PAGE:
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SIO Corner: Record-Keeping

This week we look at the importance of record-keeping (Policy Files/Books/Decision Logs)

Record-Keeping (Policy Files/Books/Decision Logs)

Policy decisions made by the SIO will always be of the utmost importance in determining the outcome of an investigation. Some would say the professionalism of a major crime investigation can be measured against the quality of the policy file. It must be recognized, however, that a good policy file does not always guarantee a good investigation unless the contents of the file and direction of the investigation are properly communicated to the enquiry teams and staff on a regular basis. For this reason the SIO’s policy file should be regularly and openly used as part of the SIOs briefing content and method.

A policy file or ‘decision log’ is normally a bound book, A4 in size (and/or typed directly onto HOLMES2) that is numbered on the front, internally paginated, and labelled with the full details of the investigation or operation it refers to. It also includes details of the SIO and deputy and the date the enquiry commenced.

Each and every entry is sequentially numbered for ease of reference. Quite often these books are designed and printed specifically for this purpose with self-carbonating pages, instructions, and prompts contained within the first few pages.

Each and every one of the SIO’s policies and decisions must be comprehensively recorded in the file in a legible and durable format for audit purposes. This should be done contemporaneously wherever practicable, ideally at the SIO’s dictation by a logist working alongside the SIO.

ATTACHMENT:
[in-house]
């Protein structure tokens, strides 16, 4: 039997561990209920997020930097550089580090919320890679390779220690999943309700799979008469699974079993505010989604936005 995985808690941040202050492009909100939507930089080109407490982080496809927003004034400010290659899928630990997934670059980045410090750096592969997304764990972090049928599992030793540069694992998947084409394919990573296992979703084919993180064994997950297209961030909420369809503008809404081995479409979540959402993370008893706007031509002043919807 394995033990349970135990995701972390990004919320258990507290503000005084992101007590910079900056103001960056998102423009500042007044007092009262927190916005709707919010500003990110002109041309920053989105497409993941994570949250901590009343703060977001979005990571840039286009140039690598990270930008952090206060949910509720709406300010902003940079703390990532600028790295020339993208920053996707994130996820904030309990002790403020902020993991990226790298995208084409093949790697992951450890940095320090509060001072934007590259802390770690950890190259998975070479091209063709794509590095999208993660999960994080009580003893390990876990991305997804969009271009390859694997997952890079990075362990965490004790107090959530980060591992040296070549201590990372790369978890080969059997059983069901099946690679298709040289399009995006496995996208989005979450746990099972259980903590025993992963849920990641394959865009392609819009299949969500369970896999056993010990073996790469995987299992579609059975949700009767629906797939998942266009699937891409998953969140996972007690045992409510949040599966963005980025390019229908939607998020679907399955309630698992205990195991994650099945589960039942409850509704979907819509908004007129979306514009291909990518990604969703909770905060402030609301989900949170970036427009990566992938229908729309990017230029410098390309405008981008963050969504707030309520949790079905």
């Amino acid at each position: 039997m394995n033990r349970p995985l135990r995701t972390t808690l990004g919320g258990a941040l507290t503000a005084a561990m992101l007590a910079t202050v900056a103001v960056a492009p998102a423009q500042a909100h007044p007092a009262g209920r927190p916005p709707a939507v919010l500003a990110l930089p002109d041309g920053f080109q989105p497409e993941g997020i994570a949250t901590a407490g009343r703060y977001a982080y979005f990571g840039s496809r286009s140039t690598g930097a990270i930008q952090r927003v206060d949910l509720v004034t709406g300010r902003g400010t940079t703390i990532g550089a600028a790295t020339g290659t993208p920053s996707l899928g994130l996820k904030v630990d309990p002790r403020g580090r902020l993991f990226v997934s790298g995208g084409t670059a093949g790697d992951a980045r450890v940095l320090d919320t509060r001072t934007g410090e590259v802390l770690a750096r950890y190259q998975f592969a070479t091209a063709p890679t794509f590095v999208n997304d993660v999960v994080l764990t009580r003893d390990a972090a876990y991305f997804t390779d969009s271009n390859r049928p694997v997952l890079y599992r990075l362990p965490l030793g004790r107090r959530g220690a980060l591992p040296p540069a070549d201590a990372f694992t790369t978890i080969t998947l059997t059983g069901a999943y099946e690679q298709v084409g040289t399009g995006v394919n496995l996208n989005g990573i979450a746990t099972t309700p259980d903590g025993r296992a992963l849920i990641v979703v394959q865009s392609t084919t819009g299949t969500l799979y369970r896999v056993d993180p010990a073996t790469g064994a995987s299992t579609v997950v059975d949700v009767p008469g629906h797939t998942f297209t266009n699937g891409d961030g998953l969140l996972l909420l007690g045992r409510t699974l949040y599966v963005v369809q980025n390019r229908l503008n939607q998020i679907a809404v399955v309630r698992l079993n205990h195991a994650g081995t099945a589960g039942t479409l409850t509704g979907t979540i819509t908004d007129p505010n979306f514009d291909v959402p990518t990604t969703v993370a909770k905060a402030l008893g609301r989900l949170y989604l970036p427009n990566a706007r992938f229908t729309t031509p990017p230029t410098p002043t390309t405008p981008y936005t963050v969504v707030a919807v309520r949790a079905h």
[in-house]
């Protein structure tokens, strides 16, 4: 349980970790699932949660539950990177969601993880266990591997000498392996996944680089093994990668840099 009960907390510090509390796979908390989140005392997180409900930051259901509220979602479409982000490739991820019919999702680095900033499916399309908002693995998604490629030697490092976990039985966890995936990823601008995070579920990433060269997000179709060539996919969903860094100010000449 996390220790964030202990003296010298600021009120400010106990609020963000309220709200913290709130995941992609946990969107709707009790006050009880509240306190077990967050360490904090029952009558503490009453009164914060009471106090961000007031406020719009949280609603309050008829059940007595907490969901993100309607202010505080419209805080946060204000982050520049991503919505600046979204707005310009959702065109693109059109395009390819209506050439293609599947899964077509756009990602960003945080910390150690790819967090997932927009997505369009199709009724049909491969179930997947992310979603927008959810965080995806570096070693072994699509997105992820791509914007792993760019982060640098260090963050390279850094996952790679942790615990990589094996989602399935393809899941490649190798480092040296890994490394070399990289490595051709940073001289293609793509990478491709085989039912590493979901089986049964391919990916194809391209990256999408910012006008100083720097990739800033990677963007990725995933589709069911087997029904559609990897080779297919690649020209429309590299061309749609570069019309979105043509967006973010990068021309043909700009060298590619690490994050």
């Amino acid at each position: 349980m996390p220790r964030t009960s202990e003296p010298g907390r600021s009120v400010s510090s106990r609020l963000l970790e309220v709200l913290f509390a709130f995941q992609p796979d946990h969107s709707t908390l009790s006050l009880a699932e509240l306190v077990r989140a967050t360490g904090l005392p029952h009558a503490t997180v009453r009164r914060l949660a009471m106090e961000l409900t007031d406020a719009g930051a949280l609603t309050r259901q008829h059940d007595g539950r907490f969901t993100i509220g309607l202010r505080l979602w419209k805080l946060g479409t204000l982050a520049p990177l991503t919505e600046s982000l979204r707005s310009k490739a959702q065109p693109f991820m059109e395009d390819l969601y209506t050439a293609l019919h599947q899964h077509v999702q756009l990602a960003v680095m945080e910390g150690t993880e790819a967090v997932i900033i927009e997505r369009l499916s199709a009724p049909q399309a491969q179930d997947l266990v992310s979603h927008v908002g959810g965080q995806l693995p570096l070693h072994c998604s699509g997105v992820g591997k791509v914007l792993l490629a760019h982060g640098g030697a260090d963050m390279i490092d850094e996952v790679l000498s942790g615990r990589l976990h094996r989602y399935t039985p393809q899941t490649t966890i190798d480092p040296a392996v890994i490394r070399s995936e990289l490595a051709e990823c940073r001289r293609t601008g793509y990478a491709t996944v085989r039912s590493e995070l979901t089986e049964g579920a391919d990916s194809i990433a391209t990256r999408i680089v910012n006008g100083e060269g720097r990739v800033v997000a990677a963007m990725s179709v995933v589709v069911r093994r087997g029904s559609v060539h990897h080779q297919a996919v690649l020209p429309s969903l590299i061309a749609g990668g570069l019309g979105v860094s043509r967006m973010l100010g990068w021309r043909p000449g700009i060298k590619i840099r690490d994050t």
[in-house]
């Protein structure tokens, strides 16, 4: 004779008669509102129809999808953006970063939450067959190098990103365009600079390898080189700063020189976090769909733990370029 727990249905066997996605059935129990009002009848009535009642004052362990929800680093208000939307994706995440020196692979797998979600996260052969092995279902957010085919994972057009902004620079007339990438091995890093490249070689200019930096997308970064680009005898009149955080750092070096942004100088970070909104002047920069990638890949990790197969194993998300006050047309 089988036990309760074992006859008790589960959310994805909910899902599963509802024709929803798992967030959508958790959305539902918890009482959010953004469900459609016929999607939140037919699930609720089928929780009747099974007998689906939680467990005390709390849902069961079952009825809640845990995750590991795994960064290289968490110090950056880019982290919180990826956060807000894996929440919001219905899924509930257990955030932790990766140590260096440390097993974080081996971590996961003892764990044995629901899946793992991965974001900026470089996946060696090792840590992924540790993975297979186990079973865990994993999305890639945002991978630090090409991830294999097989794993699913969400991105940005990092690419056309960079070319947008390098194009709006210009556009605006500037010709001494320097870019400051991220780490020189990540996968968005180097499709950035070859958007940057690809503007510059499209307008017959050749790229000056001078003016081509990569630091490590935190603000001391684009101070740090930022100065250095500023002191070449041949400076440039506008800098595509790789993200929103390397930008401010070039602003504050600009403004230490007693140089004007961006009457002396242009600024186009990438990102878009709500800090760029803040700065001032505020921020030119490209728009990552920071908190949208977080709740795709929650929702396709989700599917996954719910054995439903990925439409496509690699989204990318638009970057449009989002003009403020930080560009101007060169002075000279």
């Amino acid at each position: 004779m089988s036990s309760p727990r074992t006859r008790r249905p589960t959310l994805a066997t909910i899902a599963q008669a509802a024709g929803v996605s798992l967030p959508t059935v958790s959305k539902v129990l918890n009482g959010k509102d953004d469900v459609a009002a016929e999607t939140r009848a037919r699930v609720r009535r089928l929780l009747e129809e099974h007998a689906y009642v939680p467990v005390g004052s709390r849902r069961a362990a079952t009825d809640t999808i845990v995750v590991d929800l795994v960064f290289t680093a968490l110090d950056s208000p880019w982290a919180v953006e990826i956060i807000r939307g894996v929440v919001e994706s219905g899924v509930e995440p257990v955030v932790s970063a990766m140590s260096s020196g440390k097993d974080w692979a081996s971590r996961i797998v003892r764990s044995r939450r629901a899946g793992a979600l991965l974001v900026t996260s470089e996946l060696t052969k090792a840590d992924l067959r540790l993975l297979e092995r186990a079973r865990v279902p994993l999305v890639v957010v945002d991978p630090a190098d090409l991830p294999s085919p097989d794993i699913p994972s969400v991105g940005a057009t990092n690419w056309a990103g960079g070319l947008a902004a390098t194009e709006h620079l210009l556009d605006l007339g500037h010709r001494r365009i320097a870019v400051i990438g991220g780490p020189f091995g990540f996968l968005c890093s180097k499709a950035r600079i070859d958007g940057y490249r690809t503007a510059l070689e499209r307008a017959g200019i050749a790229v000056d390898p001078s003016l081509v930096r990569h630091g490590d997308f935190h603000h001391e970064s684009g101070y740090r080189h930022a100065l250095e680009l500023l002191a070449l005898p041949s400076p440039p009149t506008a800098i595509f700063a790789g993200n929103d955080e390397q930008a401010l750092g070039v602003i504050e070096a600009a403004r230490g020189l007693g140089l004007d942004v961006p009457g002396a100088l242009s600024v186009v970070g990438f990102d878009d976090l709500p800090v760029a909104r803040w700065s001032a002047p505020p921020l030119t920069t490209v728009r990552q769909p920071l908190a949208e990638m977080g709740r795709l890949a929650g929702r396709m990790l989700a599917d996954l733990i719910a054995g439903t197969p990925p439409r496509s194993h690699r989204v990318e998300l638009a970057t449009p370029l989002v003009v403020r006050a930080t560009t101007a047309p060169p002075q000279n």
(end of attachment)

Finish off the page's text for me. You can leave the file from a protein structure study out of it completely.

All policy entries must be timed and dated (ie both when the decision was made and when the entry was made, if different), and signed by the person making the entry and the person making the decision (if not the SIO—the SIO should countersign to say they agree to the decision and have noted the policy file entry).

In practical terms the SIO will normally commence rough note taking and record early decisions in a ‘day book’ during the frantic first few hours of an incident which can then be transferred into the policy file at a more convenient time. However, it should be stressed that the SIO must start a policy file at the earliest opportunity to avoid any unhelpful backlog of material which will require updating and to ease enquiry handover purposes when there is an exchange of SIO (eg when handing over from on-call duties). Once a policy file has been started and brought up to date then the process of regular entries made directly into the policy file can be maintained.